Has technology made card acceptance more difficult? I remember a time many years’ ago when in a shop or restaurant they’d bring a huge metal machine over. I was only a kid in the 1970s, but I remember it being the size of those contraptions they used to measure your feet with at Clark’s. They’d put your card on the machine and physically swipe it. You’d leave with a carbon copy of the transaction. I assume the retailer would send all their copies off to the credit card company and receive payment in due course. I don’t think there was any wireless technology, and the system was never “down”.  They didn’t need a signal, just a bit of carbon paper. It was simple, but it worked. Why does everything have to be so complicated these days? I know that under TfL rules a hand-held machine isn’t officially allowed, but I wonder if we could still get our hands on those machines?

Leave a comment

Filed under Published Articles

Down at the Doctor’s

(Original edit of my article regarding my recent over-56 taxi medical).
Taxi licensing legislation in London is the strictest in the world. Private hire licensing seems to be about the slackest. Licensing is carried out by the same authority, but to wildly differing standards. Transport for London have tightened up a bit on PH, and refusing to re-licence Uber is part of a belated attempt to raise the standards to what the public should accept as standard.
Private hire drivers don’t have to jump through so many hoops, as in fairness they don’t operate in quite the same was as we do; but minimum standards of safety should apply to both trades. All drivers should be able to speak reasonable English: not to “A” Level standard, but they should be able to read road signs, and communicate with passengers, as a bare minimum. Everyone should have a reasonable idea of where they are going, independent of a satnav. All drivers should have comprehensive hire & reward insurance, and it should be switched on at all times. Is there such a thing as on/off insurance? I don’t think so. All drivers should have their criminal records examined to make sure they’re not wanted on three continents. TfL are concerned how criminal record checks are carried out. Is it true that Uber do the checking themselves, or use a friendly partner agency? Who knows, maybe it’s just rumours.
When I started out, criminal checks were carried out directly by our licensing authority – the Metropolitan Police. That seems reasonable. The system got complicated when they started to refer us to an outside agency. The procedure could be both laborious and lengthy under the CRB, then later the DBS. I find it absurd that we were forced into a situation where we had to pay money to a commercial organisation to see our own files.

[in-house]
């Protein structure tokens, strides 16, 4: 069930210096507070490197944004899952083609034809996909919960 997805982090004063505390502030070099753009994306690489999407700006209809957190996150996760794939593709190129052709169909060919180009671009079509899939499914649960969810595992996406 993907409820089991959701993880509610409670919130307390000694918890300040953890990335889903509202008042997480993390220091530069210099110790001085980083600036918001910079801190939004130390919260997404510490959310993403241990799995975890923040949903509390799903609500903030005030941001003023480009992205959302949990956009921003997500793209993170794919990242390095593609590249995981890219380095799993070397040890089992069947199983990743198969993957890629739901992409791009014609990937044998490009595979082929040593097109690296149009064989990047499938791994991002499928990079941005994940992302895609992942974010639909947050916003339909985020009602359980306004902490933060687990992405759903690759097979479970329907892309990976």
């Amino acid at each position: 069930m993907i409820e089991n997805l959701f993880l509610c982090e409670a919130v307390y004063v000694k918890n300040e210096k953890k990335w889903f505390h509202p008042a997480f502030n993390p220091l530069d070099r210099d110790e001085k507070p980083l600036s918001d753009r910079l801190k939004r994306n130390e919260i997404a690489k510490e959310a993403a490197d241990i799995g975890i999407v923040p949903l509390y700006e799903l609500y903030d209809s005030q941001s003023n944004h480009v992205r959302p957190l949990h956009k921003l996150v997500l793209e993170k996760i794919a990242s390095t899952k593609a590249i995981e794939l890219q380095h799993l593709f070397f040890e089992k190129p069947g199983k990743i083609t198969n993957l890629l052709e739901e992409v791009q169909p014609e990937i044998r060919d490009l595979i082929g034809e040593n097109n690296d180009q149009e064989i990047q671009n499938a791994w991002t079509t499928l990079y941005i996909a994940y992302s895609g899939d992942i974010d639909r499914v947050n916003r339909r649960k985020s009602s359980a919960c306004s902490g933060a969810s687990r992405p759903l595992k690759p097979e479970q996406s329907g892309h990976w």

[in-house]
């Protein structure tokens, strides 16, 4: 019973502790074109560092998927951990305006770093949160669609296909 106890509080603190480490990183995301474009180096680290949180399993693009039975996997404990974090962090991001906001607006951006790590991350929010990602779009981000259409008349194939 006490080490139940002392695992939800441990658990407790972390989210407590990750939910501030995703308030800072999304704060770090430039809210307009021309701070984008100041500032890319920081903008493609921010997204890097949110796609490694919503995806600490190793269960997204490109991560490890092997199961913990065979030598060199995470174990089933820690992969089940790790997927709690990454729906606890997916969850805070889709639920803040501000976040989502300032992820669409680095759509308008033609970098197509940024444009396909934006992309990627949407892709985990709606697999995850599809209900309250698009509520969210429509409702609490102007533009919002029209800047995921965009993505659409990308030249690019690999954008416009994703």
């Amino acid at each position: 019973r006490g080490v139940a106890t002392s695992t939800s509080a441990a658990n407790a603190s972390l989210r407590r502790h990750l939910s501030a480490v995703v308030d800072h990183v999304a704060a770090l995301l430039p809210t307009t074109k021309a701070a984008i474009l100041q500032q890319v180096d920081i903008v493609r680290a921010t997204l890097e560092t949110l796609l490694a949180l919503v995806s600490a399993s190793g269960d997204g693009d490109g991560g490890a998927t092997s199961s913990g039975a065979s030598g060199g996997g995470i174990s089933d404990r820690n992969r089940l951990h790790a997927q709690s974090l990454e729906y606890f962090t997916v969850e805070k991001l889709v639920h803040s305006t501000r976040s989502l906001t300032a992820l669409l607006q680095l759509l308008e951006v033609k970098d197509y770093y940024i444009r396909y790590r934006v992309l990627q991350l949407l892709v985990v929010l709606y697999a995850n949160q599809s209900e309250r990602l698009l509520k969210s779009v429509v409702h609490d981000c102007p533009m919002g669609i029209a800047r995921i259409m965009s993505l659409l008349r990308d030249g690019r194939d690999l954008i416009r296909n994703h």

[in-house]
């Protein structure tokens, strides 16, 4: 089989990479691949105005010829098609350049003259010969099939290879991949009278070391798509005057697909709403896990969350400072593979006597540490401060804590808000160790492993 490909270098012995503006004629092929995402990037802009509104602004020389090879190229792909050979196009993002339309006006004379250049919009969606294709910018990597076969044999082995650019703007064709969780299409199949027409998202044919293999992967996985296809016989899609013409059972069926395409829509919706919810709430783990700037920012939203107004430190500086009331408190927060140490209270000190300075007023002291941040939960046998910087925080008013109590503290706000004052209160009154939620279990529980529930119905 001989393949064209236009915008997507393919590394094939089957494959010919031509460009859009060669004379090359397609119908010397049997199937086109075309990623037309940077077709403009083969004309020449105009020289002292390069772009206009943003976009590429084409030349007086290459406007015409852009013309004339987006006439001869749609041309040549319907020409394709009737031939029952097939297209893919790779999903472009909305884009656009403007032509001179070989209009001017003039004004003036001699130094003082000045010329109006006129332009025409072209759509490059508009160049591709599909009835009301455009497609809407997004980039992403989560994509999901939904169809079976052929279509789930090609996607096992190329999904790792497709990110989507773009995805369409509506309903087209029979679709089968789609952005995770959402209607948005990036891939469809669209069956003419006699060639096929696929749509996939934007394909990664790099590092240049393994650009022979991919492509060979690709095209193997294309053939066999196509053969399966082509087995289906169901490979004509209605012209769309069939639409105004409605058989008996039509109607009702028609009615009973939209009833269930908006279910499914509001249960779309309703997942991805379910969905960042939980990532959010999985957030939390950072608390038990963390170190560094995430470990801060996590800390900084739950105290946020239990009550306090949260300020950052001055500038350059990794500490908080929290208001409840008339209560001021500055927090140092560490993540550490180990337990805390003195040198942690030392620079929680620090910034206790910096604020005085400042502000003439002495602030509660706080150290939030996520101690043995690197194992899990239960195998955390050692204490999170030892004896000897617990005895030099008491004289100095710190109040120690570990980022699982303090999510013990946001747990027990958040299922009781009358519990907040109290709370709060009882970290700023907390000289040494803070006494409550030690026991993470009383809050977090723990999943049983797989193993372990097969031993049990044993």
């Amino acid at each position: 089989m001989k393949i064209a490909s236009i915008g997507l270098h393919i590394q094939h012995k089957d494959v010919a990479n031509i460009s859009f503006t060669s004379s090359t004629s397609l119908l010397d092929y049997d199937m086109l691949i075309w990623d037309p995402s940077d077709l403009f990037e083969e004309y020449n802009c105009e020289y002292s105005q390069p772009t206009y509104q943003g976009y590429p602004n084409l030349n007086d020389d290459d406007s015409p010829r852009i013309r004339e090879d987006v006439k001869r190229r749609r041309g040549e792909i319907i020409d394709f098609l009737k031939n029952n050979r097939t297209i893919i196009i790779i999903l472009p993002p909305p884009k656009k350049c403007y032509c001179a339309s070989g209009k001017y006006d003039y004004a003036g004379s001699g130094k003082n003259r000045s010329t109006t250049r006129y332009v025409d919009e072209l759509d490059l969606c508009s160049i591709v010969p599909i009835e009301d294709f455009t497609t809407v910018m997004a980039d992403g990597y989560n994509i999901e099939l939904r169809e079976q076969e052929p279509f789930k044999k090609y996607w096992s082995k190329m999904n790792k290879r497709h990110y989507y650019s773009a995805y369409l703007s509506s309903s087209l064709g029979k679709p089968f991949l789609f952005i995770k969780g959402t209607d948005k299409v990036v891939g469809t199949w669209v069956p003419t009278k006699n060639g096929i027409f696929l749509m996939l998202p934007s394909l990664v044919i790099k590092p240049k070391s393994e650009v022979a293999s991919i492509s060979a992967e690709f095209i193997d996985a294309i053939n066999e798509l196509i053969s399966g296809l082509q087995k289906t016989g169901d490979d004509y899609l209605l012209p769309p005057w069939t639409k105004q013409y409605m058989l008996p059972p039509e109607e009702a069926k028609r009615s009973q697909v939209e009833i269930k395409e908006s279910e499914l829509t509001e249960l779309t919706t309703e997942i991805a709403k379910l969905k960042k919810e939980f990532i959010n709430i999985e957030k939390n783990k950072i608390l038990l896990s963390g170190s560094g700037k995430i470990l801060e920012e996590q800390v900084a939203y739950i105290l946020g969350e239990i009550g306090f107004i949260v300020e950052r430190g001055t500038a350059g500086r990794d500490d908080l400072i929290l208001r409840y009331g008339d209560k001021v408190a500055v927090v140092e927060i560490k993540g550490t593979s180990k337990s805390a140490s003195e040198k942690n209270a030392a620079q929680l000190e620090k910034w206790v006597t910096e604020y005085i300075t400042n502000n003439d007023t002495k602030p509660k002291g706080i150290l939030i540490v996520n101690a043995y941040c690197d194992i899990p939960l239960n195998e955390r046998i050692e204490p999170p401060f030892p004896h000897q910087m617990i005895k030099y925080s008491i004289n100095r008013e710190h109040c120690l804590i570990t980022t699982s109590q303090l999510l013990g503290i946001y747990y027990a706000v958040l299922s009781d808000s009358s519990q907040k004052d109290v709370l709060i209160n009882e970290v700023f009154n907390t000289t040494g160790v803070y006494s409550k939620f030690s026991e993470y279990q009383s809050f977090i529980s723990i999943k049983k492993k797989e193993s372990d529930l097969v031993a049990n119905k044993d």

In an official Taxi & Private Hire Notice, TfL outlined another interesting reason why they refused Uber a new licence. This concerns how medical certificates are obtained. I assume Uber drivers obtain their medical certificates the same way now as they did when Uber were first licensed in London. TfL have been accepting these medical certificates for over five years, so why the sudden surprise? The most startling revelation I’ve heard recently was that Uber drivers have been issued with medical certificates over the internet! I’m taking a particular interest here because I recently had a letter inviting me to contact my doctor for my over-55s medical. There didn’t seem an option to do it on-line.
Whilst I’m in good health at the time of writing I’m likely to be ill by the time I’ve joined the virtual queue to arrange an appointment on the phone, and then endured the physical ordeal of a trip down to the doctor’s. Medical centres are unhealthy places full of sick people coughing and spluttering up germs. Once in the consulting room I then have to convince the man in the white coat that I’m not as blind as a bat. Then there’s the fee. How much do Uber drivers pay a fee for their quickie medical? (more about that later…).
I last had a medical for my taxi licence five years’ ago; before that it was in 1988 after I applied to go on the Knowledge. My eyesight wasn’t as bad then, and I didn’t have cholesterol at Champions League standard. So how do they check your eyesight on-line? That’s not possible, surely? It’s not right if the rumours are true and Uber drivers can get a computer-generated medical certificate from an on-line Dr Feelgood. Then again, little surprises me the way Uber have put one over on our licensing body.